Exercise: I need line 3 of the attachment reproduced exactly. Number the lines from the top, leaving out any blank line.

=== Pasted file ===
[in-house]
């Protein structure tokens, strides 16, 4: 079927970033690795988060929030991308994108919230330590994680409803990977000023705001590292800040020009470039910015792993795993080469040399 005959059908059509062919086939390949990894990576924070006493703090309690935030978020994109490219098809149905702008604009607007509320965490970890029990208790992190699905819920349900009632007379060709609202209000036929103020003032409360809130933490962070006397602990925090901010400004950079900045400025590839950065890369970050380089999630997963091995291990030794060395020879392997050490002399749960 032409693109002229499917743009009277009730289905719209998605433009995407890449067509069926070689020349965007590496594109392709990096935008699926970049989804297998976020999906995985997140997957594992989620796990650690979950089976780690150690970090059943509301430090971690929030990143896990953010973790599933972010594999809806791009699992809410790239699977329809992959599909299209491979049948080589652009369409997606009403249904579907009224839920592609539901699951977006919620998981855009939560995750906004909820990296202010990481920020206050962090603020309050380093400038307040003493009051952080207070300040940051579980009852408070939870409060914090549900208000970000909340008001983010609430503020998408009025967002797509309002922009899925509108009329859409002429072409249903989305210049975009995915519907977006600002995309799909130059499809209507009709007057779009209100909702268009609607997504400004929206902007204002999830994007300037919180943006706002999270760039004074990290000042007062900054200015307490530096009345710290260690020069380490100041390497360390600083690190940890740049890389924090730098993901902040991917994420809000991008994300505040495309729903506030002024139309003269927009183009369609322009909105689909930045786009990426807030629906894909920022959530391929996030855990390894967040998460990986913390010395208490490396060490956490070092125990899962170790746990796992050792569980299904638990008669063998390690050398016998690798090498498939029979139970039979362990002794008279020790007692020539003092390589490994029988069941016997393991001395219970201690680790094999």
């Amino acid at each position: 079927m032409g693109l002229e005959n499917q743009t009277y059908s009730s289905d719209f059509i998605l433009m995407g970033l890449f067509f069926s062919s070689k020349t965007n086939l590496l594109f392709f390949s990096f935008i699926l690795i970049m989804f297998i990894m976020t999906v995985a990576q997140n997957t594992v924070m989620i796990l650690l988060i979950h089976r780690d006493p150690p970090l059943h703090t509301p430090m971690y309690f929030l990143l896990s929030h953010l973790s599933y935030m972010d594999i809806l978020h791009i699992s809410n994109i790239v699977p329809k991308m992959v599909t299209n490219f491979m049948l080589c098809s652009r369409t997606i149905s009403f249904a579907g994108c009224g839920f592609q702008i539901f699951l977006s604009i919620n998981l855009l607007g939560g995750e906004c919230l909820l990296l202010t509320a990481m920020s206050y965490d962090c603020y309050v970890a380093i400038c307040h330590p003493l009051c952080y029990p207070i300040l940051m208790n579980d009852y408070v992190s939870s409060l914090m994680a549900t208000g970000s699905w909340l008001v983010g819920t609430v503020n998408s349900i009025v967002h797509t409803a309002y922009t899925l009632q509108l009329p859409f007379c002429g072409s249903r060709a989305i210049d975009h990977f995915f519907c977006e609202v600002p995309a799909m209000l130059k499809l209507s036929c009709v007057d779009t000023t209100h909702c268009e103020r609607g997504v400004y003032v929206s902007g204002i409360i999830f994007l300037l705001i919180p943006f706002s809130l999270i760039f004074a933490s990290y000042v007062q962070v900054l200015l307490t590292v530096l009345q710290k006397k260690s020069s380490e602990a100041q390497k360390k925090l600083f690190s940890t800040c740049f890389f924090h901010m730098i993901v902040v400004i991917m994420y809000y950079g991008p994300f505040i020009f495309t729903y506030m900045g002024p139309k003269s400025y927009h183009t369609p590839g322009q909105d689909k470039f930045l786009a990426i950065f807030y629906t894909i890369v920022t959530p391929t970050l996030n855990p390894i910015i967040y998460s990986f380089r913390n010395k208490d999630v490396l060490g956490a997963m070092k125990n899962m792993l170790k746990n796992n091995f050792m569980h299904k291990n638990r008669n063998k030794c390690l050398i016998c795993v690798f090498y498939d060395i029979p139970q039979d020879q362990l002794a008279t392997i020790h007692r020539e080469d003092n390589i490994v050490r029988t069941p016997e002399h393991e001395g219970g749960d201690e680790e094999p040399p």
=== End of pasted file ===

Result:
């Amino acid at each position: 079927m032409g693109l002229e005959n499917q743009t009277y059908s009730s289905d719209f059509i998605l433009m995407g970033l890449f067509f069926s062919s070689k020349t965007n086939l590496l594109f392709f390949s990096f935008i699926l690795i970049m989804f297998i990894m976020t999906v995985a990576q997140n997957t594992v924070m989620i796990l650690l988060i979950h089976r780690d006493p150690p970090l059943h703090t509301p430090m971690y309690f929030l990143l896990s929030h953010l973790s599933y935030m972010d594999i809806l978020h791009i699992s809410n994109i790239v699977p329809k991308m992959v599909t299209n490219f491979m049948l080589c098809s652009r369409t997606i149905s009403f249904a579907g994108c009224g839920f592609q702008i539901f699951l977006s604009i919620n998981l855009l607007g939560g995750e906004c919230l909820l990296l202010t509320a990481m920020s206050y965490d962090c603020y309050v970890a380093i400038c307040h330590p003493l009051c952080y029990p207070i300040l940051m208790n579980d009852y408070v992190s939870s409060l914090m994680a549900t208000g970000s699905w909340l008001v983010g819920t609430v503020n998408s349900i009025v967002h797509t409803a309002y922009t899925l009632q509108l009329p859409f007379c002429g072409s249903r060709a989305i210049d975009h990977f995915f519907c977006e609202v600002p995309a799909m209000l130059k499809l209507s036929c009709v007057d779009t000023t209100h909702c268009e103020r609607g997504v400004y003032v929206s902007g204002i409360i999830f994007l300037l705001i919180p943006f706002s809130l999270i760039f004074a933490s990290y000042v007062q962070v900054l200015l307490t590292v530096l009345q710290k006397k260690s020069s380490e602990a100041q390497k360390k925090l600083f690190s940890t800040c740049f890389f924090h901010m730098i993901v902040v400004i991917m994420y809000y950079g991008p994300f505040i020009f495309t729903y506030m900045g002024p139309k003269s400025y927009h183009t369609p590839g322009q909105d689909k470039f930045l786009a990426i950065f807030y629906t894909i890369v920022t959530p391929t970050l996030n855990p390894i910015i967040y998460s990986f380089r913390n010395k208490d999630v490396l060490g956490a997963m070092k125990n899962m792993l170790k746990n796992n091995f050792m569980h299904k291990n638990r008669n063998k030794c390690l050398i016998c795993v690798f090498y498939d060395i029979p139970q039979d020879q362990l002794a008279t392997i020790h007692r020539e080469d003092n390589i490994v050490r029988t069941p016997e002399h393991e001395g219970g749960d201690e680790e094999p040399p």